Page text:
Rising prices of pulses fueled inflation to a 4-month high, official data released on Thursday showed.
Consumer price inflation accelerated to 5 per cent in October from 4.41 per cent in September, driven mainly by a 42.2 per cent rise in prices of pulses since last year.
While food price inflation for October quickened to 5.25 per from 3.88 per cent in September, the rise in other categories was modest with prices of vegetables increasing by 2.4 per cent over last year while that of cereals rising by 1.5 per cent.
Though inflation edged up to 5 per cent, it was still below the RBI comfort zone of 6 per cent. On the other hand, numbers for industrial output were a disappointment.
India’s industrial output in September rose at 3.6 per cent compared with 6.3 per cent in August despite an increase in growth of index of eight core industries. Figures released for index of eight core industries which constitutes 38 per cent of IIP showed the infrastructure sector growing at 3.2 per cent higher compared with 2.6 per cent growth in August.
While all three major sectors in IIP—mining, manufacturing and electricity—rose, the pace for manufacturing and mining was subdued with manufacturing activity increasing at 2.6 per cent after touching a 34-month high last month. Electricity, on the other hand, saw an increase of 11.4 per cent touching a 10-month high in October.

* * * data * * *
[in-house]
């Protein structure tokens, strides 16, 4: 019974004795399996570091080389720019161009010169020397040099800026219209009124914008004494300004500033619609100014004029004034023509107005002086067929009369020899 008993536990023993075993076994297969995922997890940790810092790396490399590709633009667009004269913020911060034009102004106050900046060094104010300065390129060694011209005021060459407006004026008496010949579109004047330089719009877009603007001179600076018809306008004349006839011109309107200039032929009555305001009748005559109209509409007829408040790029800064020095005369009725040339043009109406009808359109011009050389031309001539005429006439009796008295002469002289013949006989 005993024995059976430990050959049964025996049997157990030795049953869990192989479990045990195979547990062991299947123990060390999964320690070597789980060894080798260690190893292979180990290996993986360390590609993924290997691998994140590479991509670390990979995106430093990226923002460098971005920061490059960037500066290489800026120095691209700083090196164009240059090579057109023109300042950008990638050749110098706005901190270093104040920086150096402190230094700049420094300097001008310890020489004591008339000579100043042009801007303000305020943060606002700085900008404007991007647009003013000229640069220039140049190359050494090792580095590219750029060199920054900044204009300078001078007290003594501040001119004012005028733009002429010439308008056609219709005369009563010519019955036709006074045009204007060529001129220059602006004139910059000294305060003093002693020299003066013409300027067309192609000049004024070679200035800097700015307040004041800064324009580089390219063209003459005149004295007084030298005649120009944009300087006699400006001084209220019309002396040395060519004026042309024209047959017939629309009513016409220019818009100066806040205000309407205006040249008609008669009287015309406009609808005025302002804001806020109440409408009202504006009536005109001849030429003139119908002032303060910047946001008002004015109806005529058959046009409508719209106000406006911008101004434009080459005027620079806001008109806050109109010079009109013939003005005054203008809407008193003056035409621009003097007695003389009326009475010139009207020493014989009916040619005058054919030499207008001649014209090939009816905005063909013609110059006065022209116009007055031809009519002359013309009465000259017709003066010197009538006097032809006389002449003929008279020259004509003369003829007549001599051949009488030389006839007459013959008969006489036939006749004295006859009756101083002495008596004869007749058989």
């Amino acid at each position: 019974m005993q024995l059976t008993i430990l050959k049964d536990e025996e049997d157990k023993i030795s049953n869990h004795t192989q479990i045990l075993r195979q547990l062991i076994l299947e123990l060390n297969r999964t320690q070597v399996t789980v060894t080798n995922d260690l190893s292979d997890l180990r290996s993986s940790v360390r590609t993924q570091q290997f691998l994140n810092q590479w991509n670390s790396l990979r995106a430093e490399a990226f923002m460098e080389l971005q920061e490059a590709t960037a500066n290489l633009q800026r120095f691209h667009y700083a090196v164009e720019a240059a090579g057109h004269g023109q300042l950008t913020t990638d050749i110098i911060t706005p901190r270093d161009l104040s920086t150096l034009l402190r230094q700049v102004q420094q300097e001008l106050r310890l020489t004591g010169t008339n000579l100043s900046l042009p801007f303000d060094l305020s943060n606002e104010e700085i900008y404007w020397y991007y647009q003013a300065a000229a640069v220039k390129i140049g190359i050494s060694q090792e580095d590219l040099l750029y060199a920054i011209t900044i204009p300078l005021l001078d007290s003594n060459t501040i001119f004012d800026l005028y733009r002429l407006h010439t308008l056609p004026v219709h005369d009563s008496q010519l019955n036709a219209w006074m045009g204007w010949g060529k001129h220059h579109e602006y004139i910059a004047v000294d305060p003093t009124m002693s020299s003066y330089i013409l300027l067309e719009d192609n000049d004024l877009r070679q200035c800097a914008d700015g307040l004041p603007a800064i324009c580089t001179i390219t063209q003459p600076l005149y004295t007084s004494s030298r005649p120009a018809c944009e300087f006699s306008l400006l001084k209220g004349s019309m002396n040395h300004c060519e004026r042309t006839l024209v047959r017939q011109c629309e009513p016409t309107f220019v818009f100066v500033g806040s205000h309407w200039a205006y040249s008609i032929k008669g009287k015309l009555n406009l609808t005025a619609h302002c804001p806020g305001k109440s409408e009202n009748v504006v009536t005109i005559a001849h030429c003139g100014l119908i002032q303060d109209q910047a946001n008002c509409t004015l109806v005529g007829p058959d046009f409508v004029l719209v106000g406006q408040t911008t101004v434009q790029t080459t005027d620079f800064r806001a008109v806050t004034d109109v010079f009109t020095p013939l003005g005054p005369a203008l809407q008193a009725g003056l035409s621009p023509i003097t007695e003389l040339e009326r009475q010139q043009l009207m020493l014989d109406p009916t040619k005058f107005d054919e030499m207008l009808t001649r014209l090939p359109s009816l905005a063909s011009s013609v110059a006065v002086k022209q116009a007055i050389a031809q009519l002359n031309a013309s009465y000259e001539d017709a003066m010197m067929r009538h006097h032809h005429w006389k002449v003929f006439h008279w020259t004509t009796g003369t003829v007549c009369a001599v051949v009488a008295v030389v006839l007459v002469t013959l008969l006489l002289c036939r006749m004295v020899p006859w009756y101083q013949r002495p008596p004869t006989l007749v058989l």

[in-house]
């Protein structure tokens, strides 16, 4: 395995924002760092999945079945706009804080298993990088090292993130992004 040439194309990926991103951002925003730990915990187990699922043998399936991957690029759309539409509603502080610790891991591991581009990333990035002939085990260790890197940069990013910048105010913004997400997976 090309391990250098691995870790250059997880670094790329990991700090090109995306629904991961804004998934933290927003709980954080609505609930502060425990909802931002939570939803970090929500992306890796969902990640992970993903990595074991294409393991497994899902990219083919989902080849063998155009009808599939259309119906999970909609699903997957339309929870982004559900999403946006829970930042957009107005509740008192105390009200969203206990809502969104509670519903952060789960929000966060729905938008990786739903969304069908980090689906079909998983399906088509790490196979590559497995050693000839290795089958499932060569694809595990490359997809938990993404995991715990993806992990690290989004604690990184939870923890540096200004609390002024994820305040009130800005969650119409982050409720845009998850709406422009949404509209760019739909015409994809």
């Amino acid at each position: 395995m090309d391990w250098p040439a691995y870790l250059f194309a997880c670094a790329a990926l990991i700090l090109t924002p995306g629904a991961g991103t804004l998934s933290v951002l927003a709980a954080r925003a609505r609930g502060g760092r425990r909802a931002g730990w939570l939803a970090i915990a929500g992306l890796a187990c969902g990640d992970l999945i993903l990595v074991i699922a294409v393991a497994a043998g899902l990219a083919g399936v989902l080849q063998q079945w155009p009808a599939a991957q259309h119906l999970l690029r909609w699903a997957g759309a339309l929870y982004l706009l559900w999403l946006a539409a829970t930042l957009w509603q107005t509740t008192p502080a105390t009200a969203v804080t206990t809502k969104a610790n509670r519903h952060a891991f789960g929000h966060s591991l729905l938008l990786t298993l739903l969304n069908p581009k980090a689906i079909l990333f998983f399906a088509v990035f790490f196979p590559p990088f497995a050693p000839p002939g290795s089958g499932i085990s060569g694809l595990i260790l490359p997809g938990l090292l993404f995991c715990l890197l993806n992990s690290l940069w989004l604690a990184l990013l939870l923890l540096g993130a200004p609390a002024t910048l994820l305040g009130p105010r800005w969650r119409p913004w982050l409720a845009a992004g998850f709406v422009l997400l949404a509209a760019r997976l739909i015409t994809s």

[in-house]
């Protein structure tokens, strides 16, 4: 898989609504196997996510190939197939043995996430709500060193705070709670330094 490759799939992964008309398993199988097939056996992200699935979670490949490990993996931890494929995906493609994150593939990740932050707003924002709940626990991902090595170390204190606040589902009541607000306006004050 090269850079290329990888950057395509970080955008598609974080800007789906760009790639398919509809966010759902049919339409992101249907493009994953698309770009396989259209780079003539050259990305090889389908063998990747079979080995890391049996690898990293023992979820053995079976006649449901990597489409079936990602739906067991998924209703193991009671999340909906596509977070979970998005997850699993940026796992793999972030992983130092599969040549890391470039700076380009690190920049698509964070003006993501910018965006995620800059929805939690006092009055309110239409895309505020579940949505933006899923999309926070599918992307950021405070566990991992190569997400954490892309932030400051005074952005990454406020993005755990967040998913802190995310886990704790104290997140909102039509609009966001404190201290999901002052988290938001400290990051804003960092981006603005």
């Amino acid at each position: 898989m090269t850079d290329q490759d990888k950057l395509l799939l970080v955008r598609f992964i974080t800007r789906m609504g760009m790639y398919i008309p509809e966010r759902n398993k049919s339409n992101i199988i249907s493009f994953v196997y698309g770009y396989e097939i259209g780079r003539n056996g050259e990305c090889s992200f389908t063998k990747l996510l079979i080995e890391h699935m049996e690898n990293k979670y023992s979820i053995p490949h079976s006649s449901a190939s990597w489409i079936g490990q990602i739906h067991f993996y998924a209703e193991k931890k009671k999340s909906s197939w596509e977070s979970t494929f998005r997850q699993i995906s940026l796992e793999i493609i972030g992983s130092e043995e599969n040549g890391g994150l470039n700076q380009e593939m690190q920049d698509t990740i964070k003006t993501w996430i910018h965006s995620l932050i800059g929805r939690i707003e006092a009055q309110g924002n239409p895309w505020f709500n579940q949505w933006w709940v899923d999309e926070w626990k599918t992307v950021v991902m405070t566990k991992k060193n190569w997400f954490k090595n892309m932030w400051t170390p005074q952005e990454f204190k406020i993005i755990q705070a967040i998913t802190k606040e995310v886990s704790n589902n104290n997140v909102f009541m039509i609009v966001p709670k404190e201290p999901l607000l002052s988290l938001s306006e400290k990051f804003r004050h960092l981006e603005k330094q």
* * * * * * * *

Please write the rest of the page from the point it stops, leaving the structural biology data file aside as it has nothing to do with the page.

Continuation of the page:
In terms of sectors, only 11 of the 22 industry groups in the manufacturing sector recorded growth during the month with growth in capital goods sector coming in at 10.5 per cent—almost half of the 21 per cent growth recorded last month.
While the trend for inflation is not a cause of worry for the economy, rising prices and falling output can spell trouble for the nation as RBI would have to hold the rate cuts on hold for the coming quarters which can throw the government off its development agenda.
While RBI is not expected to cut rates further this year, given that it has already delivered a 50 bps rate cut in September, all eyes will be on the GDP figures to be released on November 30.
With a loss in Bihar, a poor track record in terms of GDP will create more problems for the government in convincing the Opposition to clear some of the major reforms.